For about two years, Preston Mardenborough has diligently continued to post an ad to Craigslist seeking people who remember a bar called the Sea Colony. Mardenborough, now 68, was one of the few men who worked at the long-closed lesbian hangout in Greenwich Village in the mid to late ’60s, and he wants to find and reconnect with his old pals. But he hasn’t found any.
“I had a lot of good friends there, and everyone just, poof, disappeared — like everything else, I guess,” he told us.
Mardenborough ran away from his New Jersey home in 1957, when he was 15 years old. He was selling chestnuts on 6th Avenue between 8th Street and Waverly Place when he met an actor, who introduced Mardenborough to a lesbian named Kitty. Mardenborough and Kitty hit it off, and Mardenborough moved in with her on Jones Street. She started introducing him to lesbian bars, where he as a straight male would go and hang out with, and, he added, knowing how odd it might sound, even date the women.
In the mid-60s, the owners of the Sea Colony — which resided on 8th Avenue in the spot now home to Art Bar — asked Mardenborough if he wanted to work there on the weekends. It was, according to Mardenborough, a “strictly” lesbian bar, though there were five or six men they “used to allow in for one reason or the other.”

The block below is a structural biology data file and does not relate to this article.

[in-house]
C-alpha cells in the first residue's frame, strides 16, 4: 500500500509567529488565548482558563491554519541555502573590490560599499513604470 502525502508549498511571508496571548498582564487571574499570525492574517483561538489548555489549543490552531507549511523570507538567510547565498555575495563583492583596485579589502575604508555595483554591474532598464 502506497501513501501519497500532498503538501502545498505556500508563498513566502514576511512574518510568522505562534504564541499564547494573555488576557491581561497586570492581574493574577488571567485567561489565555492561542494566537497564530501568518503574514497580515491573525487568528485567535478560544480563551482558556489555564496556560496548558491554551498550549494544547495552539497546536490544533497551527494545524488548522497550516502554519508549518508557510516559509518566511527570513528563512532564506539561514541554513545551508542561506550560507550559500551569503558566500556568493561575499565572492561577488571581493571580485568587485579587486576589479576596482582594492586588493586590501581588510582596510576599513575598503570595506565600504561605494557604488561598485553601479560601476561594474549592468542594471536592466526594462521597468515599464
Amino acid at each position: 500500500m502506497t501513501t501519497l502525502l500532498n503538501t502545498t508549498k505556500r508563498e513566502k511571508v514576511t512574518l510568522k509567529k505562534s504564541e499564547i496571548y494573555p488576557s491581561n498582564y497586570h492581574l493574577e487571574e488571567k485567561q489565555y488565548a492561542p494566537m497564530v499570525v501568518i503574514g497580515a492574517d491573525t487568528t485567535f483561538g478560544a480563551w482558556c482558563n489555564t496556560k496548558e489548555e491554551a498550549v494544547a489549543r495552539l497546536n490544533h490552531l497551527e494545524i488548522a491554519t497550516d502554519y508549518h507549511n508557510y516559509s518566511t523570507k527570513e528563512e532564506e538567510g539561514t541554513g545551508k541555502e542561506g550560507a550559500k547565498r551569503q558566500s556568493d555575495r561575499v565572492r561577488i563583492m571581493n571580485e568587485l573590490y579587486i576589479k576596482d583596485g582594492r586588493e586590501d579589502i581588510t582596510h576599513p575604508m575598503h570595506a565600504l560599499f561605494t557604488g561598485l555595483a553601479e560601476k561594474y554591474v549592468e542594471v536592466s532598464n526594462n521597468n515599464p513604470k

Mardenborough’s tasks at the Sea Colony included selling drink tickets, waiting tables, and, yes, handing out toilet tissue. “People would get drunk and plug up the toilets with toilet paper,” he explained. (Read more about the bathroom policies in this piece from Joan Nestle.)
Mardenborough was at the Sea Colony for about three years on Fridays and Saturdays, and it closed not many years after he finished his stint, he explained. Now Mardenborough is married and an abstract artist, simply looking for people he knew back then — like Maria, the “famous” bartender who shares his birthday, though seven years earlier.
“Before Stonewall it was a very, very repressive New York City,” he said. “If the police were coming into the Sea Colony, lights would go on, and everyone had to immediately stop dancing.”
Times have changed a lot since then, which only strengthens Mardenborough’s desire to reach out and reconnect with folks from the old days. He’s received one response, but he and that person did not remember one another. He’s also heard some “nasty” things — “The response that anyone would get on Craigslist, I guess,” he said.
“I keep running it week after week, hoping that somehow someone will see it and respond,” he said.